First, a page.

The street riding to the trails is mostly uphill the entire way.  Before long I turned off the primary streets to smaller and smaller secondary streets as things became more rural and I started passing little family farms.   I was nearly to the dirt trails when the rising  sun joined me on the ride.

In 2004, I spent the better part of year living over here and I rode the Ogusuyama trail network numerous times so this place is kind of like home away from home dirt.  Fall is just thinking about starting here so the colors are not happening yet but the leaves on some of the trees are starting to get a little sparse so views occur a little more often.  This typically reveals just how steep some of the hillsides are that the trails cut across. 


I made pretty descent time to the top of Ogusuyama, but there were some distant clouds so Fuji was in hiding.   So while the planned far-view scenery was not to be had, the nearby stuff was pretty awesome as a clearing near the top of the mountain was flush with flowers.

After the stopping to smell the flowers break, I opted to continue heading west down the other side of the mountain to the Segami Bay side of the pennisula.  The trail I took has a lot of fun flowing sections but it makes you work for them as thier are some really rooty sections that require all of your bike handling attention.    If the roots alone were not interesting enough the soil in this area is mostly clay and with the rains a few days prior the bare clay sections had traction qualities that are best described as “I Can’t Believe Its Not Butter”.     There were many times along this trail where I’m sure my facial expression would be best described as being that of a “terrified smile”.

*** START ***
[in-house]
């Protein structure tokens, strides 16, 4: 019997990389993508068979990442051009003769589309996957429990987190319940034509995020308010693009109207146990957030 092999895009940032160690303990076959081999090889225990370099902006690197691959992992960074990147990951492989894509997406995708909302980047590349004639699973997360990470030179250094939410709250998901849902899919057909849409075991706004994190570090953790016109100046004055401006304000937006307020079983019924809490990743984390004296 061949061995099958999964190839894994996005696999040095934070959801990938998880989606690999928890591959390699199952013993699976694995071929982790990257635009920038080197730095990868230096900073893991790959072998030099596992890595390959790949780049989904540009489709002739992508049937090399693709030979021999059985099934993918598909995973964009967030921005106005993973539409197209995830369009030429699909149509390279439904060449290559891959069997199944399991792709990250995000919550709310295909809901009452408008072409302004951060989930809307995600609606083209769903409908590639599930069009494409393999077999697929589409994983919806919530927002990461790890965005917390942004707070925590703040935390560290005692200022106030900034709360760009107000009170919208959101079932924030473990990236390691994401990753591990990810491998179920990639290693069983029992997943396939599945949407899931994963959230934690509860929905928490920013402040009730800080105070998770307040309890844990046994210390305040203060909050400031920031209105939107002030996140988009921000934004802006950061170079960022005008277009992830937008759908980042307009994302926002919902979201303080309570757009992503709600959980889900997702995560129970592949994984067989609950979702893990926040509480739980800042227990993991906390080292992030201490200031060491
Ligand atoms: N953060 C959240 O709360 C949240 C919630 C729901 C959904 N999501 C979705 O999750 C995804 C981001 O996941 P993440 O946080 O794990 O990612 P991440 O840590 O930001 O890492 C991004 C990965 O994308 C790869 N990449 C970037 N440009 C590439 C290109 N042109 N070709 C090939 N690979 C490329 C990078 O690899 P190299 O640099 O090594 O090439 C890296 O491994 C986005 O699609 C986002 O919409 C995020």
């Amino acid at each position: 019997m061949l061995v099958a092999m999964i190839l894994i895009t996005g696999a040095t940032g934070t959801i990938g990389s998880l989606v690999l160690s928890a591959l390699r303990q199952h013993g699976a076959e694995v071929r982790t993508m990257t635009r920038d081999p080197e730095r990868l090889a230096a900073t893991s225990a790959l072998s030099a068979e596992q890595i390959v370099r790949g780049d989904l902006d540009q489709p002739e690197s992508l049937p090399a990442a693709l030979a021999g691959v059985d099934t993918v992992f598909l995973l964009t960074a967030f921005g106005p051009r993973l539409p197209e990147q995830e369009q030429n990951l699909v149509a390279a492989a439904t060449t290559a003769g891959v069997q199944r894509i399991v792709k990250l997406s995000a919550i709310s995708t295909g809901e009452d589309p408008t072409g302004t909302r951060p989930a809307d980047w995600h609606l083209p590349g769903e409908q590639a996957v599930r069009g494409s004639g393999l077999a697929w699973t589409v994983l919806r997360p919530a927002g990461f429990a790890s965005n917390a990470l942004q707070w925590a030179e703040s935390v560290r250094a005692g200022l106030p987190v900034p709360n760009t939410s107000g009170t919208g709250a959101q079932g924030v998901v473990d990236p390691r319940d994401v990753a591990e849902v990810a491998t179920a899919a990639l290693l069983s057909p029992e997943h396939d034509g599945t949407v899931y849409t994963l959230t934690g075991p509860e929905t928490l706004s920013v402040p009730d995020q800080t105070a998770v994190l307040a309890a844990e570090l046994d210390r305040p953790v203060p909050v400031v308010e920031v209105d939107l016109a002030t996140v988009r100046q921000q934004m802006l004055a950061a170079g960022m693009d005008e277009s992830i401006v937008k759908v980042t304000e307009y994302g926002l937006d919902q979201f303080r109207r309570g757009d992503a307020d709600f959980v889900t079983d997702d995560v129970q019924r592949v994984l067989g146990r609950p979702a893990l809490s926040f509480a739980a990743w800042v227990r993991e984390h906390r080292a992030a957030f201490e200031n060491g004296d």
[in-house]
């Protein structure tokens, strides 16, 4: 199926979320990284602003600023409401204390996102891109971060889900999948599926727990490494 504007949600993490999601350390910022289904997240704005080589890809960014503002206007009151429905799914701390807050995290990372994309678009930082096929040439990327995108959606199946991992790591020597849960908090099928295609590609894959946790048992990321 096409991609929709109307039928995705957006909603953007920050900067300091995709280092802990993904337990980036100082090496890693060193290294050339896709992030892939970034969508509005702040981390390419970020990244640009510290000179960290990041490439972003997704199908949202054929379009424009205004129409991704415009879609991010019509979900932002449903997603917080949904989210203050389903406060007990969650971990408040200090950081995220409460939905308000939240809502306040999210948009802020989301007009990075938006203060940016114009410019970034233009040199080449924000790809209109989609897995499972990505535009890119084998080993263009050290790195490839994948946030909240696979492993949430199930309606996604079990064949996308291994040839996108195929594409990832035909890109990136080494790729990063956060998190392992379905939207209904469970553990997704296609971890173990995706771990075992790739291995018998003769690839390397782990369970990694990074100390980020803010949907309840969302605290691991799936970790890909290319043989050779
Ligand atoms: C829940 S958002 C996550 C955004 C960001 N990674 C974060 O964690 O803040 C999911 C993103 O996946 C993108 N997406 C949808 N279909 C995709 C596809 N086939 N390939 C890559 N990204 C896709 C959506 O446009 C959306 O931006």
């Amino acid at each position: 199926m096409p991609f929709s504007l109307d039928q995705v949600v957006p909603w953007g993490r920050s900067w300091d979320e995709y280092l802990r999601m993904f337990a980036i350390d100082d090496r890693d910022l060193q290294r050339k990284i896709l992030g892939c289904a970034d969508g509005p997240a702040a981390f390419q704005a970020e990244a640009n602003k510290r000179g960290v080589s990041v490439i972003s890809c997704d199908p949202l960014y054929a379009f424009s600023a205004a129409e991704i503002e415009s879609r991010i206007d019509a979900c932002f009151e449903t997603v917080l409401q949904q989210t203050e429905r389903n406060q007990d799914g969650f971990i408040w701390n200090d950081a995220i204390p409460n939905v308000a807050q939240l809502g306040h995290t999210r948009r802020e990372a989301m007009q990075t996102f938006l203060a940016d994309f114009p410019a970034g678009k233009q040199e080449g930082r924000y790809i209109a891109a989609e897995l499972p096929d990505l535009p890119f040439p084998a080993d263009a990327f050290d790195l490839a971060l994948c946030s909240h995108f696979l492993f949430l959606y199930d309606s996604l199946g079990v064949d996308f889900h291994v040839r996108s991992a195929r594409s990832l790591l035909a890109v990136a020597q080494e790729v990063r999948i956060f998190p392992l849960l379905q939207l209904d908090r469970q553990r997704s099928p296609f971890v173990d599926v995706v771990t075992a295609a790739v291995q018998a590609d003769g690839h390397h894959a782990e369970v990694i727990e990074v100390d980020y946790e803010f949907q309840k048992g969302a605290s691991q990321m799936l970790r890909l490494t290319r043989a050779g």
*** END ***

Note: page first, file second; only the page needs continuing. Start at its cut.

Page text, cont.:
Below is one of the sections that was just blissfully fun.

Eventually the trail came out on a tiny litte street about the size of the golf cart path that feed to a series of other streets each a little wider than the last until I came out onto the main two-lane street down by Segami Bay.  I did a bit of flat-land street riding to connect up with a another street that would turn into a fireroad that would take me back up into the Ogsuyama area.  Before getting back into the climbing gears, I had to grab a bit of morning coffee.   The vending machines over have canned hot coffee which are simply awesome.   I am big-time addict of these coffees and being able to grab a quick fix on a ride is pretty awesome.    Coffee Crack in a can — Good Stuff!

After getting my coffee buzz on I was climbing back up the mountain. The grade was a bit steep in spots and it felt good to get some burn in the legs. Once back up near the top of Ogusuyama I took a different set of trails that would take me to southeast and down into the community of Kinugasa.   As I rolled off the trail I was quitely in the town which was fully awake now with lots cars and people fluttering about getting their day taken care of.   It was a little bit taken back by it at first due to the  juxtaposition of the sleepiness of the streets a few hours ago.  From there is was quite a bit of street riding back to the hotel and before long I too was fluttering about getting the rest of my day taken care.   I think I am going to have to do another rising sun ride before I leave Japan.